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Unbiased estimator/MSE from a Gamma dist.

  1. Mar 9, 2010 #1
    I have given some serious effort to working out and understanding the MLE of a distribution. From the distribution f(x;[tex]\theta[/tex])= [tex]x^{3}[/tex][tex]e^{-x/\theta}[/tex]/(6[tex]\theta[/tex][tex]^{4}[/tex]), I have gotten the MLE theta-hat = xbar/4

    I have a lot of difficulty figuring out if it is an unbiased estimator or not. How do I determine the expected value of theta-hat?
  2. jcsd
  3. Mar 9, 2010 #2
    You're saying MLE in the text and MSE in the title. For the Mean Squared Error, you can get a Bayesian minimum. (see Gamma Distribution in the Wiki). You make a Maximum Likelihood Estimate of a parameter, not a distribution. You can write a likelihood function for a distribution.
    Last edited: Mar 9, 2010
  4. Mar 10, 2010 #3
    I'm sorry, I was rushed while typing that up and I'm afraid I wasn't clear. I found the MLE for the parameter theta. I am supposed to test it for all theta for bias and then find the MSE of theta-hat.

    Based on the gamma family, the mean of this distribution should be 4theta --> theta = mu/4
    Bias is E(theta-hat)-theta, right?

    Now, I'm supposed to find the MSE of theta-hat E[(theta-hat -theta)^2] right?
    So, am I supposed to use the value of theta based on the distribution? I'll check my work on the expansion and check back later. Thanks for your patience. =)
  5. Mar 10, 2010 #4
    Your equation has only one parameter so it's a simple exponential distribution (or gamma with k=1). [tex]\theta[/tex] is the reciprocal of the rate parameter which is often written as [tex]\lambda[/tex]. So [tex]E|X|=\theta=\frac{1}{\lambda}[/tex]. [tex]Var|X|=\frac{1}{\lambda^2}[/tex]. For MSE use the Baysian minimum that I referred to earlier. Are you using any dummy (or real) data here?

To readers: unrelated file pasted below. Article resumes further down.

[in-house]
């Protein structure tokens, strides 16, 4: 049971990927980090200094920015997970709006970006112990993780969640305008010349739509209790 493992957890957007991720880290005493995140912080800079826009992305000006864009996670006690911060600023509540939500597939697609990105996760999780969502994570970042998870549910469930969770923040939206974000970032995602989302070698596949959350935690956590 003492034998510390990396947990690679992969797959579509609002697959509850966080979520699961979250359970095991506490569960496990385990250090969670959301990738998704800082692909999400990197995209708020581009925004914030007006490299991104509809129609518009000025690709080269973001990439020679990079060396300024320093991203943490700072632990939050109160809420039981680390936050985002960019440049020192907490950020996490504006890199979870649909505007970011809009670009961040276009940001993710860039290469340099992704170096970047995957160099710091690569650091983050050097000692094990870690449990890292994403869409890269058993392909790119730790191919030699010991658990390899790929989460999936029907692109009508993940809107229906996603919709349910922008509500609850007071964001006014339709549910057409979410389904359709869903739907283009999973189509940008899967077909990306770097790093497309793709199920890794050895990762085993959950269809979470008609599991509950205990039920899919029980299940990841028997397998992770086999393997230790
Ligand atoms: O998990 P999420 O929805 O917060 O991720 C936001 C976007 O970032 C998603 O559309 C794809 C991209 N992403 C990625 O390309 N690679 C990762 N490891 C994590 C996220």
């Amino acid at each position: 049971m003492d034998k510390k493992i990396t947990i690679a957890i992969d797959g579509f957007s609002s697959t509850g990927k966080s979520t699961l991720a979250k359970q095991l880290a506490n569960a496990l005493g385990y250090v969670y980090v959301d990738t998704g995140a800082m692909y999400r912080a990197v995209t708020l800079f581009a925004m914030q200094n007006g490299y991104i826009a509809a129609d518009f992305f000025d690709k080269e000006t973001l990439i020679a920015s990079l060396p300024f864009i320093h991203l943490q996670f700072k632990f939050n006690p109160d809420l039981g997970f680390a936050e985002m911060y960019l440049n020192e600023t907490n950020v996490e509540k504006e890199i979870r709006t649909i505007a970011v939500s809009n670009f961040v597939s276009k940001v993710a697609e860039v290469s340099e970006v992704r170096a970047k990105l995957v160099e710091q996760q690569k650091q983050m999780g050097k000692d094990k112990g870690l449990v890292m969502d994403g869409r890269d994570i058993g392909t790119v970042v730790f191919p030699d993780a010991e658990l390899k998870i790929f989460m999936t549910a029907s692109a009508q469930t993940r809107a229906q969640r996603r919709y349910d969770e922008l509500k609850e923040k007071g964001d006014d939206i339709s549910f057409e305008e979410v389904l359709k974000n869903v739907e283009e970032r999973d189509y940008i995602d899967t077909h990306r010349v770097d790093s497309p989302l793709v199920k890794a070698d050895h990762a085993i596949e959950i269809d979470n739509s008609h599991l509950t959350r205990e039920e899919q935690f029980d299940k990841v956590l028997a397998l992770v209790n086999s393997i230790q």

EDIT: I'm using [tex]\theta[/tex] above as the mean of the distribution [tex]F(x;\theta)[/tex]. Otherwise, this is not making any sense to me.
    Last edited: Mar 11, 2010
  6. Mar 12, 2010 #5
    Are you sure that shouldn't be [tex] f(x|\theta)[/tex]? ie [tex]L(\theta|x)=f(x|\theta)[/tex].

    EDIT: OK. I see that k=4. Now for some N you can estimate [tex]\theta[/tex] for the gamma distribution. As far as I know the ML estimate of [tex] \theta[/tex] is unbiased, assuming an unbiased sample. [tex]\hat{\theta} =\frac{1}{kN}\sum_{i=1}^{N}x_{i}[/tex].
    Last edited: Mar 13, 2010
  7. Mar 13, 2010 #6
    I looked further into the issue of estimator bias for the gamma distribution. Numerical analysis for moderate sized samples indicate a small "upward" or positive bias for ML estimates of the mean and variance.


    The bias of [tex]\hat{\theta}[/tex] is shown on page 8, equation (14).
    Last edited: Mar 14, 2010
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